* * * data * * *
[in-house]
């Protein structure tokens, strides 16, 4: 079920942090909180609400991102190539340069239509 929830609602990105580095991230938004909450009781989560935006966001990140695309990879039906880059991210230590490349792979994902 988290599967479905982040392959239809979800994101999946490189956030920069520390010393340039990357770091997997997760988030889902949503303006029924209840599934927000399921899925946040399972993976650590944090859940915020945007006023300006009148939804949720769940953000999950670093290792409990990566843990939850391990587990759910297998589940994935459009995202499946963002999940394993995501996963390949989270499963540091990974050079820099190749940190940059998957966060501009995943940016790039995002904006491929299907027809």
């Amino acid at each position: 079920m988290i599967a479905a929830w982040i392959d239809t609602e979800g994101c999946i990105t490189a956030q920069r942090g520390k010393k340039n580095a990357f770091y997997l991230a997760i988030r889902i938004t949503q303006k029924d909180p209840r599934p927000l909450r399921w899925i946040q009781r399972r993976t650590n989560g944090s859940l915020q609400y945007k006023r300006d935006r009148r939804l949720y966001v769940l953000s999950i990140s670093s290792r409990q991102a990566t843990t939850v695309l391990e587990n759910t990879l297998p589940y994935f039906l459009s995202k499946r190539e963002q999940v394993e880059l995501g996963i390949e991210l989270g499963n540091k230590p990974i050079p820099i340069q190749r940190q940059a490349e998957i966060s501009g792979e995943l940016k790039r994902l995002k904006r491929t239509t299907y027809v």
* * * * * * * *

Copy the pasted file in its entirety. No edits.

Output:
[in-house]
């Protein structure tokens, strides 16, 4: 079920942090909180609400991102190539340069239509 929830609602990105580095991230938004909450009781989560935006966001990140695309990879039906880059991210230590490349792979994902 988290599967479905982040392959239809979800994101999946490189956030920069520390010393340039990357770091997997997760988030889902949503303006029924209840599934927000399921899925946040399972993976650590944090859940915020945007006023300006009148939804949720769940953000999950670093290792409990990566843990939850391990587990759910297998589940994935459009995202499946963002999940394993995501996963390949989270499963540091990974050079820099190749940190940059998957966060501009995943940016790039995002904006491929299907027809």
């Amino acid at each position: 079920m988290i599967a479905a929830w982040i392959d239809t609602e979800g994101c999946i990105t490189a956030q920069r942090g520390k010393k340039n580095a990357f770091y997997l991230a997760i988030r889902i938004t949503q303006k029924d909180p209840r599934p927000l909450r399921w899925i946040q009781r399972r993976t650590n989560g944090s859940l915020q609400y945007k006023r300006d935006r009148r939804l949720y966001v769940l953000s999950i990140s670093s290792r409990q991102a990566t843990t939850v695309l391990e587990n759910t990879l297998p589940y994935f039906l459009s995202k499946r190539e963002q999940v394993e880059l995501g996963i390949e991210l989270g499963n540091k230590p990974i050079p820099i340069q190749r940190q940059a490349e998957i966060s501009g792979e995943l940016k790039r994902l995002k904006r491929t239509t299907y027809v």